Friday, March 27, 2015

Weight Watchers

Every mother and mother-to-be knows the pressure put on women to breastfeed.  These days it seems that people just assume new mothers are going to breastfeed their babies.  In my case it happened to be true that I was going to try to exclusively breastfeed both babies.  Insert all of the mutual benefits for mother and child here, in addition to the obvious financial ones too, and you'll know why I wanted to try.   I went into this parenting thing thinking that I'd be totally OK with it if I just wasn't able to, but in the end, the guilt has gotten to me.  Thank you society.  Thank you...

Here's how we got to where we are today, which is me no longer breastfeeding either baby, and only pumping milk when I can during the day to feed it to J:
As soon as I was able, my babies were brought to me for feeding.  J was dropped into my arms and the nurse asked if I knew what I was doing.  
" theory, yes.  Practically?  No."
So she helped, and it magically seemed to work.  And then B came over and the same thing happened.  And all was right with the world.  I was going to be super breastfeeding Mom of twins!  Without much effort!  I ruled.
But over the next few hours, things became more challenging.  Every shift change brought a new nurse who told me to do something different and the lactation consultant had different opinions than them.  The babies didn't seem to latch on all of the time and after feedings they seemed hungry.  I was assured that they didn't need to eat much in the first few days, and to just relax.  A breast pump was brought in and I was instructed to pump after every feeding.  So I started breastfeeding one baby for as long as they would drink and then I'd switch to the other baby.  Then I'd pump for as long as I could stand it.  And by the time I was done, it was time to start over.  It was quite honestly, hell.  Especially during the early morning feedings, and especially because my babies were getting hungrier.  My milk hadn't yet fully come in so even though they didn't need a lot, they did need more than I could give.  This is when the guilt first began.  Not being able to give my children what they needed really made me feel horrible.  Still, I was told not to worry, that we'd still be OK.  The next lactation consultant recommended we begin supplementing with formula just until my milk came in fully, to ensure the babies got enough to eat.
And I believe this was the beginning of the downfall.  I think that if I had more help in the hospital (there was a major baby boom the weekend we were in the hospital, and the lactation consultants and nurses were overbooked.) I could have maybe gotten over the hump and I may have been able to breast feed at least one baby exclusively.  That said, we can't go back and change the past, and the day we were released from the hospital began to change everything anyway.
As you know, we were rushing to get out of the hospital so we could beat the blizzard.  We were rushing around, signing paperwork, packing bags, getting releases and making arrangements for the hotel.  We were also dressing our babies for the first time in clothes that were WAY too big (our babies needed preemie clothes for the first three weeks.  Surprise!) and dealing with massive amounts of spit up coming from B.  Our little guy seemed to all of a sudden go from eating champ (he started out being a better eater than his older, bigger brother) to being a vomit rocket.  After every feeding it seemed that he threw up his entire bottle, and considering he had already lost weight (normal) and that he started out small (5# 4oz), I was worried.  Before we left the hospital I asked the nurse about it and she assured me that it was perfectly normal and that I should just hold him upright for a little longer after feeding.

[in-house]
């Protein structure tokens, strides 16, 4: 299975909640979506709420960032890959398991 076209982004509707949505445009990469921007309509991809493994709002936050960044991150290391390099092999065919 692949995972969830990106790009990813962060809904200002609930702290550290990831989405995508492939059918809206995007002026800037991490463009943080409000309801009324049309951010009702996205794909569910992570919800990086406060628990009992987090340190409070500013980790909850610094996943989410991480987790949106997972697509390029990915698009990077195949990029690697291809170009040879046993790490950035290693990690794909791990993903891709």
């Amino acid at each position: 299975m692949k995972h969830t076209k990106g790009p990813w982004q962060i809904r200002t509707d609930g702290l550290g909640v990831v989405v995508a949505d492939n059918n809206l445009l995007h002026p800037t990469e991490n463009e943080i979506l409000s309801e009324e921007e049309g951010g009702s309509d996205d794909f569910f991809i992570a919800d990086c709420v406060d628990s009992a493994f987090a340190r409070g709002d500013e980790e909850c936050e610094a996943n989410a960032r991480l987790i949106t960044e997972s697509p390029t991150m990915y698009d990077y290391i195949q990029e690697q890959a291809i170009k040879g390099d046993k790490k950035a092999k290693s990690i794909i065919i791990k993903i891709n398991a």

...and so for two days, that's what we did.  But in my heart, I knew something was wrong.  At his checkup a couple of days later, he'd lost even more weight.  He wasn't looking well either.  He was pale and was starting to look sick.  Still, the doctor asked us to increase his intake (counter intuitive, no?) and to bring him back in a couple of days for another weight check.
Increased intake equals increased output.  Everything we put into our little guy seemed to immediately come back up.  He only seemed to be able to handle 10-15 milliliters without getting sick.  By his next weight check, he'd lost 15% of his body weight and was dangerously underweight.  The doctor on call thankfully was not as optimistic as our pediatrician, and she sent us immediately to the ER in the Boston Children's Hospital.  

Our sweet B in his hospital gown in the ER


Jeanette said...

Awww! Poor little guy! Hope he's doing better now.

Holly Norberg said...

Don't let society get to you- I have a happy healthy fully formula fed 2 year old. You have to do what works best for you and the babies! Hope they are both doing well!!! :)

Rob Hamel said...

Love the line "in theory, yes. Practically, no." As much as I'd love to live in a land of unicorns . . . lol